Suzann Pettersen’s win this week made it two in a row for the European contingent on Tour and turned around a winless streak that has recently plagued the Europeans. Pettersen followed up Anna Nordqvist’s win last week at the ShopRite LPGA Classic and is very pleased to continue the trend. Before Nordqvist’s win last week, the last European to win on Tour was Nordqvist, 38 events prior at the 2014 Kia Classic in March.

“We Europeans, we obviously don’t care about the year in between the Solheims, we care more about the current year.

We want to build form. Obviously I read that we are super on the underdogs compared to like performance and wins so the last year and a half. Hopefully we can do a little bit about it, but it’s great for the Europeans.”

Pettersen said she’s aware the on paper and individually the Europeans look to be the underdogs heading into the Solheim Cup in Germany in September. But the seven-time European Solheim Cup team member said that her team’s focus has been turned on.

“I was glad to see Anna win last week and I’m happy to back it up this week,” said Pettersen. “Like I said, all the Europeans are starting to really play some good golf, which is important for us to build the confidence we need for our team. There’s a lot of golf to be played before we go to Germany.”

Wounded warrior weekends:
Twelve eagles were recorded on the weekend at the Manulife LPGA Classic with five coming during the final round on Sunday. The new season-long weekend eagle total is now 127 and the total money raised for the Wounded Warrior Project is $127,000.

Quote of the day:
“But I think we travel a lot around the world and every time we come to Canada we feel a generous response and support from the crowd and the public. I think it’s fun for us players but it also sets a great frame for a fantastic tournament. So I think I want to thank all the Canadian fans out here.” - Suzann Pettersen on the Canadian crowd support

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Round 3 - Pettersen takes solo lead heading into final day

June 06, 2015

Suzann Pettersen fired a 6-under 66 on Saturday to take a one-shot lead heading into the final round at the Manulife LPGA Classic. Pettersen, who is bogey-free through 54 holes at Whistle Bear Golf Club, leads Colombia’s Mariajo Uribe (67) by one shot and is playing for her 15th LPGA Tour victory. 17-time LPGA Tour winner Cristie Kerr (67) sank a 15-foot putt on the 18th hole to get to 17-under par and sits in solo third and two shots back.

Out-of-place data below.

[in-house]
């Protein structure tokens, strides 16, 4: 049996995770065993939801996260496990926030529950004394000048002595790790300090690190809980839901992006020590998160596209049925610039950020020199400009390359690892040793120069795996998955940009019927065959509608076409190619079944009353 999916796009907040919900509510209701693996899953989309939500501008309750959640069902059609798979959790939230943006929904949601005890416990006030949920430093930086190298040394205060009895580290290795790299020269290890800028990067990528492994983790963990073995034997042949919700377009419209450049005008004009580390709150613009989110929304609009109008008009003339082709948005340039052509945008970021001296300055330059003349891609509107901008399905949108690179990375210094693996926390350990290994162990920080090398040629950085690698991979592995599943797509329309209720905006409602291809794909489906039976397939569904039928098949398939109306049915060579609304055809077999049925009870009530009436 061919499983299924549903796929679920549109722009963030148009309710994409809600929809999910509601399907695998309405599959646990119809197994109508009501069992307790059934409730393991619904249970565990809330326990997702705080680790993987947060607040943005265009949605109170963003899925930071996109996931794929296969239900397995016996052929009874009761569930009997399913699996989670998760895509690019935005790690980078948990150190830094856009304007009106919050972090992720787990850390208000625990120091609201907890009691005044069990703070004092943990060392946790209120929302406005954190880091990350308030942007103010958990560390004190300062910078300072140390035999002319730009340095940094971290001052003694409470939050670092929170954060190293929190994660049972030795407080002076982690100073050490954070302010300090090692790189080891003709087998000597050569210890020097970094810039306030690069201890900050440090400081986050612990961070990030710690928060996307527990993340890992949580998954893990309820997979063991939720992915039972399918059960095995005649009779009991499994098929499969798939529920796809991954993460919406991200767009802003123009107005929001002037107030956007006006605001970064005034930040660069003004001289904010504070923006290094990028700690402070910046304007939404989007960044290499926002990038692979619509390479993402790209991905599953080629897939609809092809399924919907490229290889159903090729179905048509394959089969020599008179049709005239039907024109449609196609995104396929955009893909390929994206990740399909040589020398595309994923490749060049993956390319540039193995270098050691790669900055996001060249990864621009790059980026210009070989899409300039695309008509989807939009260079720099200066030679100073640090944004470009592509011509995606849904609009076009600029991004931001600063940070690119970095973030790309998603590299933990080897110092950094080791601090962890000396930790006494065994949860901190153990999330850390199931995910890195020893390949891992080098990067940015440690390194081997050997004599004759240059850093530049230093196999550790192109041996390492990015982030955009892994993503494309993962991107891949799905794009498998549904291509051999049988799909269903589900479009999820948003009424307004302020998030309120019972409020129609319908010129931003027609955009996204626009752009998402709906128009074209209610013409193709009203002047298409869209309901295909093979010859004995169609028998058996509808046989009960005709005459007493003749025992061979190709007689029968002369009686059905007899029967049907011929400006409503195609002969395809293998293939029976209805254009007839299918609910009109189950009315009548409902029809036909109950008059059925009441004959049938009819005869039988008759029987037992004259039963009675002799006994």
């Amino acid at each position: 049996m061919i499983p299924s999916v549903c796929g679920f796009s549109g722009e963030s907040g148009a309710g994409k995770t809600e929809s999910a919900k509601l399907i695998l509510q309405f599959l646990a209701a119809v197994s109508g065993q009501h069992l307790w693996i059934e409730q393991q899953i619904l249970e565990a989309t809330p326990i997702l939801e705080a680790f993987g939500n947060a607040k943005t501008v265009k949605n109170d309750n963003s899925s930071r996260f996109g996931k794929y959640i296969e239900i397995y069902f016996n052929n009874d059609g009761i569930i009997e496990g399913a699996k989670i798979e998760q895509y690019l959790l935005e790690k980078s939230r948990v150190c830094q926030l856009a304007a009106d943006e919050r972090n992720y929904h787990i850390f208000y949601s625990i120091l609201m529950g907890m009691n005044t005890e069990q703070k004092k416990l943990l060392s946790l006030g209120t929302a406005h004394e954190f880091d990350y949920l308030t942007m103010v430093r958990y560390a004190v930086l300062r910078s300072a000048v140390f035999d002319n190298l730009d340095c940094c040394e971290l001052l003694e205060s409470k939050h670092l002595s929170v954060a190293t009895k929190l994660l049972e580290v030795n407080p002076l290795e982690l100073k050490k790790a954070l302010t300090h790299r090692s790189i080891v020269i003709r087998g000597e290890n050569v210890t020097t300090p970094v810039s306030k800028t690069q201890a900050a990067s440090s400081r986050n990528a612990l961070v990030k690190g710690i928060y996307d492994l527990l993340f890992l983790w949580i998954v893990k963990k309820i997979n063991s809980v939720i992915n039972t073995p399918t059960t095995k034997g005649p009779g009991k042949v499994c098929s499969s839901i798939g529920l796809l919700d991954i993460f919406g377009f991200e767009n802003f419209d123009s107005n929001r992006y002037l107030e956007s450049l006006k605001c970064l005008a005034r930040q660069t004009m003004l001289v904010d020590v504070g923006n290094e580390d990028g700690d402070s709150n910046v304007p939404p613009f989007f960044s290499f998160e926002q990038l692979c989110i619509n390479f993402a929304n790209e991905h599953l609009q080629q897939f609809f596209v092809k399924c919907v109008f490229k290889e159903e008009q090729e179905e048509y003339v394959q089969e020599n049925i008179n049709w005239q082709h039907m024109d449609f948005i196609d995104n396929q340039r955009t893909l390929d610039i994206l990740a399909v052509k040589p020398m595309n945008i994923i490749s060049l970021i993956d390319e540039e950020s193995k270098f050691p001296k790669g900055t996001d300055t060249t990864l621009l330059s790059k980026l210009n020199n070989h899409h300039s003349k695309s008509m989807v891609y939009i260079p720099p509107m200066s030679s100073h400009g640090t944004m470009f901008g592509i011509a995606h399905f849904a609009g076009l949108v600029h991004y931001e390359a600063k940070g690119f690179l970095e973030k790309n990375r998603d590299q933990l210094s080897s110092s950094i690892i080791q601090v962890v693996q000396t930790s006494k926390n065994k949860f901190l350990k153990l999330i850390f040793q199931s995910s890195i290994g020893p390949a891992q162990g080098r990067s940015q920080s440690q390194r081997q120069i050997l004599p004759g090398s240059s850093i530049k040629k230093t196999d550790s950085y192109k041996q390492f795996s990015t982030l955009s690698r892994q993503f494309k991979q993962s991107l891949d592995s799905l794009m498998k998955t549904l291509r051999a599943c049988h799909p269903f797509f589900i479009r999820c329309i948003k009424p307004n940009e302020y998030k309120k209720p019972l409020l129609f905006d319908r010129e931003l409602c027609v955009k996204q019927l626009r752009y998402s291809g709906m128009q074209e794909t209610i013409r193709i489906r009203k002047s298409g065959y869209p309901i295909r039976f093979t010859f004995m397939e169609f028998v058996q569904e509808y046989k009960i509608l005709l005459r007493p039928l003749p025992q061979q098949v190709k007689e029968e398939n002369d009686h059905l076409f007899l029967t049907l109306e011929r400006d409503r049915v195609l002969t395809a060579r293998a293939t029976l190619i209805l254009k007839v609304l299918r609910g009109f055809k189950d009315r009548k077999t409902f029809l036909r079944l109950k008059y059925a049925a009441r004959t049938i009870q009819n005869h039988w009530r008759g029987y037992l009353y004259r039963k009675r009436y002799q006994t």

Pettersen’s round of 66 tied four others for low round of the day and she said her aggressive mentality on Sunday will be front of mind. She said she intends to continue to set the pace with a large group of pursuers behind her.

“Oh, I can only look upwards, only I can set the pace,” said Pettersen. “Yeah, there’s a lot of people in the hunt for this and the course is playing great. I think it’s fun for the fans to see us shooting low scores and I’m excited to go back out there tomorrow and fight it to the very end.”

Pettersen has made it easy for herself with impeccable ball-striking this week and leads the entire field in greens in regulation (90.74%). The last time Pettersen held the lead heading into the final round was last season at the Portland Classic where she would close with a 74 and finish in a tie for 16th. She said she’ll feel comfortable out in front tomorrow and won’t feel any different than a practice round at home. She’s historically been solid on Sundays and has claimed eight of her 14 career victories when leading or co-leading before the start of the final round.

“Not really,” said Pettersen when asked if she’ll feel a difference with the lead on Sunday. “Probably be like a shootout at Bay Hill in Orlando. No, I’m playing good, I’m making putts and giving myself a lot of opportunities. I’ve had a couple of small mistakes, but I’ve managed to save myself. Overall pretty happy.”

Uribe, who won the unofficial HSBC Brasil Cup in 2011, is looking for her first official victory on Tour. The Colombia native said the scoreable setup this week has suited her assertive style of play.